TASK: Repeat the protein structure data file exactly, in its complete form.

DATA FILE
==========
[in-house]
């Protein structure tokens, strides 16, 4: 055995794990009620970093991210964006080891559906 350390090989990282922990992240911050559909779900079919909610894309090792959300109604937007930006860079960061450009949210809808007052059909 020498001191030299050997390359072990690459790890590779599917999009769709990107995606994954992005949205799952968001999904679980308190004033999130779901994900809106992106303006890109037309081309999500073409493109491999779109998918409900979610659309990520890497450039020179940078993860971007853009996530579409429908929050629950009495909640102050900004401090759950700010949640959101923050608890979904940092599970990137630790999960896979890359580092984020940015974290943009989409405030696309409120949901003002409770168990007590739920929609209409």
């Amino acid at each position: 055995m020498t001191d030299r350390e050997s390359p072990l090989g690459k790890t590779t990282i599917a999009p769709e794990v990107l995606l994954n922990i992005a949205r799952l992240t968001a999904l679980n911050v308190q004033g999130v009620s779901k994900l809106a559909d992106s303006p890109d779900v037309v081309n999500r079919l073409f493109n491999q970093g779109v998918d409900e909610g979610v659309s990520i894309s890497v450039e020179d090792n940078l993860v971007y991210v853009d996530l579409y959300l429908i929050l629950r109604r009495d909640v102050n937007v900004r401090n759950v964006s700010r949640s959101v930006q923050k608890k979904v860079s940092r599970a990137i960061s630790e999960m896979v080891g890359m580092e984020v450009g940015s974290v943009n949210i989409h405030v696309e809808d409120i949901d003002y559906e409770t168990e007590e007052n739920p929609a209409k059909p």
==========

[in-house]
């Protein structure tokens, strides 16, 4: 055995794990009620970093991210964006080891559906 350390090989990282922990992240911050559909779900079919909610894309090792959300109604937007930006860079960061450009949210809808007052059909 020498001191030299050997390359072990690459790890590779599917999009769709990107995606994954992005949205799952968001999904679980308190004033999130779901994900809106992106303006890109037309081309999500073409493109491999779109998918409900979610659309990520890497450039020179940078993860971007853009996530579409429908929050629950009495909640102050900004401090759950700010949640959101923050608890979904940092599970990137630790999960896979890359580092984020940015974290943009989409405030696309409120949901003002409770168990007590739920929609209409």
């Amino acid at each position: 055995m020498t001191d030299r350390e050997s390359p072990l090989g690459k790890t590779t990282i599917a999009p769709e794990v990107l995606l994954n922990i992005a949205r799952l992240t968001a999904l679980n911050v308190q004033g999130v009620s779901k994900l809106a559909d992106s303006p890109d779900v037309v081309n999500r079919l073409f493109n491999q970093g779109v998918d409900e909610g979610v659309s990520i894309s890497v450039e020179d090792n940078l993860v971007y991210v853009d996530l579409y959300l429908i929050l629950r109604r009495d909640v102050n937007v900004r401090n759950v964006s700010r949640s959101v930006q923050k608890k979904v860079s940092r599970a990137i960061s630790e999960m896979v080891g890359m580092e984020v450009g940015s974290v943009n949210i989409h405030v696309e809808d409120i949901d003002y559906e409770t168990e007590e007052n739920p929609a209409k059909p």